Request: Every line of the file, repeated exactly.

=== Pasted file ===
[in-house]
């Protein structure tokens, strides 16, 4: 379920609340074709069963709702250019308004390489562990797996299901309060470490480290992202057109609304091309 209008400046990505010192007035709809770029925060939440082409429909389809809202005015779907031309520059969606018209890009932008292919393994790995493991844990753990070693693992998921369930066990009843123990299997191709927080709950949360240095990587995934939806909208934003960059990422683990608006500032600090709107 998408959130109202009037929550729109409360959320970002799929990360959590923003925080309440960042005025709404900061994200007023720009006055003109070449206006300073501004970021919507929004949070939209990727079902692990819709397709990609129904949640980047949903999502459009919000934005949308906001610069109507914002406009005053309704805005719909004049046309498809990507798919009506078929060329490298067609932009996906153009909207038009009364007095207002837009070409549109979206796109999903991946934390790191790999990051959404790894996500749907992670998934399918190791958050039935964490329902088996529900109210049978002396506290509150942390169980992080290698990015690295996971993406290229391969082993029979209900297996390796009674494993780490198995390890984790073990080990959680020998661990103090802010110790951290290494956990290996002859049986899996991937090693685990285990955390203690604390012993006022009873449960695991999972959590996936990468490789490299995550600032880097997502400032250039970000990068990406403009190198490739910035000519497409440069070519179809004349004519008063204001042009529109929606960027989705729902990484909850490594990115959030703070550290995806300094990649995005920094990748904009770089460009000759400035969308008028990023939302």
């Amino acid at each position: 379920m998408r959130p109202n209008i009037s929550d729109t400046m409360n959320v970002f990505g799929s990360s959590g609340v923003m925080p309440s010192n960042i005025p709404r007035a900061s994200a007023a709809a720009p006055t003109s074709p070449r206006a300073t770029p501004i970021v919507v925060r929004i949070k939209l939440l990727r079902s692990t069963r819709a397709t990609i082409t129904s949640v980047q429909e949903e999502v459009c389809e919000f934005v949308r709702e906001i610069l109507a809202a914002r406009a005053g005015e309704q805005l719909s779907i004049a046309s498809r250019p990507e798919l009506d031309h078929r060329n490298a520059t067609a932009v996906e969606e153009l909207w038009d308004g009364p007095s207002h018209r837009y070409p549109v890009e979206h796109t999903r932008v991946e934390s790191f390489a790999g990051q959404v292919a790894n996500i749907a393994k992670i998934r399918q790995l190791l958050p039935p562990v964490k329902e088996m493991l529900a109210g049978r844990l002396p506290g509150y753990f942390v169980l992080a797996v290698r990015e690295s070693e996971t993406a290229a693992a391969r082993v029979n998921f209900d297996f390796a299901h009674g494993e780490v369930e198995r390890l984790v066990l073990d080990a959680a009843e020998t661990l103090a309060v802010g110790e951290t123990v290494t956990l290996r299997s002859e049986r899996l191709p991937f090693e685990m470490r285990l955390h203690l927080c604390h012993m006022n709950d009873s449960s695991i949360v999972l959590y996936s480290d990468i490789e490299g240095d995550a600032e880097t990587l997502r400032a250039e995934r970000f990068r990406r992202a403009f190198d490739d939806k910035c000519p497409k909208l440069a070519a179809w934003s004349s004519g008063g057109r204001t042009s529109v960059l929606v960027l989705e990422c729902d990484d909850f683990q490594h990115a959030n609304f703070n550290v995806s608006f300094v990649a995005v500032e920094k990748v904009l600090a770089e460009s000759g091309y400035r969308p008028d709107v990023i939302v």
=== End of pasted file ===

[in-house]
């Protein structure tokens, strides 16, 4: 379920609340074709069963709702250019308004390489562990797996299901309060470490480290992202057109609304091309 209008400046990505010192007035709809770029925060939440082409429909389809809202005015779907031309520059969606018209890009932008292919393994790995493991844990753990070693693992998921369930066990009843123990299997191709927080709950949360240095990587995934939806909208934003960059990422683990608006500032600090709107 998408959130109202009037929550729109409360959320970002799929990360959590923003925080309440960042005025709404900061994200007023720009006055003109070449206006300073501004970021919507929004949070939209990727079902692990819709397709990609129904949640980047949903999502459009919000934005949308906001610069109507914002406009005053309704805005719909004049046309498809990507798919009506078929060329490298067609932009996906153009909207038009009364007095207002837009070409549109979206796109999903991946934390790191790999990051959404790894996500749907992670998934399918190791958050039935964490329902088996529900109210049978002396506290509150942390169980992080290698990015690295996971993406290229391969082993029979209900297996390796009674494993780490198995390890984790073990080990959680020998661990103090802010110790951290290494956990290996002859049986899996991937090693685990285990955390203690604390012993006022009873449960695991999972959590996936990468490789490299995550600032880097997502400032250039970000990068990406403009190198490739910035000519497409440069070519179809004349004519008063204001042009529109929606960027989705729902990484909850490594990115959030703070550290995806300094990649995005920094990748904009770089460009000759400035969308008028990023939302």
């Amino acid at each position: 379920m998408r959130p109202n209008i009037s929550d729109t400046m409360n959320v970002f990505g799929s990360s959590g609340v923003m925080p309440s010192n960042i005025p709404r007035a900061s994200a007023a709809a720009p006055t003109s074709p070449r206006a300073t770029p501004i970021v919507v925060r929004i949070k939209l939440l990727r079902s692990t069963r819709a397709t990609i082409t129904s949640v980047q429909e949903e999502v459009c389809e919000f934005v949308r709702e906001i610069l109507a809202a914002r406009a005053g005015e309704q805005l719909s779907i004049a046309s498809r250019p990507e798919l009506d031309h078929r060329n490298a520059t067609a932009v996906e969606e153009l909207w038009d308004g009364p007095s207002h018209r837009y070409p549109v890009e979206h796109t999903r932008v991946e934390s790191f390489a790999g990051q959404v292919a790894n996500i749907a393994k992670i998934r399918q790995l190791l958050p039935p562990v964490k329902e088996m493991l529900a109210g049978r844990l002396p506290g509150y753990f942390v169980l992080a797996v290698r990015e690295s070693e996971t993406a290229a693992a391969r082993v029979n998921f209900d297996f390796a299901h009674g494993e780490v369930e198995r390890l984790v066990l073990d080990a959680a009843e020998t661990l103090a309060v802010g110790e951290t123990v290494t956990l290996r299997s002859e049986r899996l191709p991937f090693e685990m470490r285990l955390h203690l927080c604390h012993m006022n709950d009873s449960s695991i949360v999972l959590y996936s480290d990468i490789e490299g240095d995550a600032e880097t990587l997502r400032a250039e995934r970000f990068r990406r992202a403009f190198d490739d939806k910035c000519p497409k909208l440069a070519a179809w934003s004349s004519g008063g057109r204001t042009s529109v960059l929606v960027l989705e990422c729902d990484d909850f683990q490594h990115a959030n609304f703070n550290v995806s608006f300094v990649a995005v500032e920094k990748v904009l600090a770089e460009s000759g091309y400035r969308p008028d709107v990023i939302v």